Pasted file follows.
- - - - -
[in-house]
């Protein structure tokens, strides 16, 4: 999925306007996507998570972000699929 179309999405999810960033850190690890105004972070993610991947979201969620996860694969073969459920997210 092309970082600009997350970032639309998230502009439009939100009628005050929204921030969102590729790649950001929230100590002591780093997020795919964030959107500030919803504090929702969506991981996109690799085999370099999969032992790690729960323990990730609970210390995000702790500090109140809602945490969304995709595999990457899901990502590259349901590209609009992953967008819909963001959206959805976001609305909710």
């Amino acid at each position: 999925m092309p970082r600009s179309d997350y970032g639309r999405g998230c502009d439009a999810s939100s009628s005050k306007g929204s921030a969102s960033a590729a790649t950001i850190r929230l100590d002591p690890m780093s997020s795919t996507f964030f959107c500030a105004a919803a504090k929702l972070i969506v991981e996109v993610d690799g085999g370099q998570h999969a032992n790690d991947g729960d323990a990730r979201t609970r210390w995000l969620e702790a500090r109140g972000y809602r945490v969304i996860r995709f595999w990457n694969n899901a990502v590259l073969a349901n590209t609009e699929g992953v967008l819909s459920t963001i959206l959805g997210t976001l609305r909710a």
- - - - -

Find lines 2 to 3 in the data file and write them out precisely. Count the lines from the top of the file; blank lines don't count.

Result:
């Protein structure tokens, strides 16, 4: 999925306007996507998570972000699929 179309999405999810960033850190690890105004972070993610991947979201969620996860694969073969459920997210 092309970082600009997350970032639309998230502009439009939100009628005050929204921030969102590729790649950001929230100590002591780093997020795919964030959107500030919803504090929702969506991981996109690799085999370099999969032992790690729960323990990730609970210390995000702790500090109140809602945490969304995709595999990457899901990502590259349901590209609009992953967008819909963001959206959805976001609305909710």
């Amino acid at each position: 999925m092309p970082r600009s179309d997350y970032g639309r999405g998230c502009d439009a999810s939100s009628s005050k306007g929204s921030a969102s960033a590729a790649t950001i850190r929230l100590d002591p690890m780093s997020s795919t996507f964030f959107c500030a105004a919803a504090k929702l972070i969506v991981e996109v993610d690799g085999g370099q998570h999969a032992n790690d991947g729960d323990a990730r979201t609970r210390w995000l969620e702790a500090r109140g972000y809602r945490v969304i996860r995709f595999w990457n694969n899901a990502v590259l073969a349901n590209t609009e699929g992953v967008l819909s459920t963001i959206l959805g997210t976001l609305r909710a």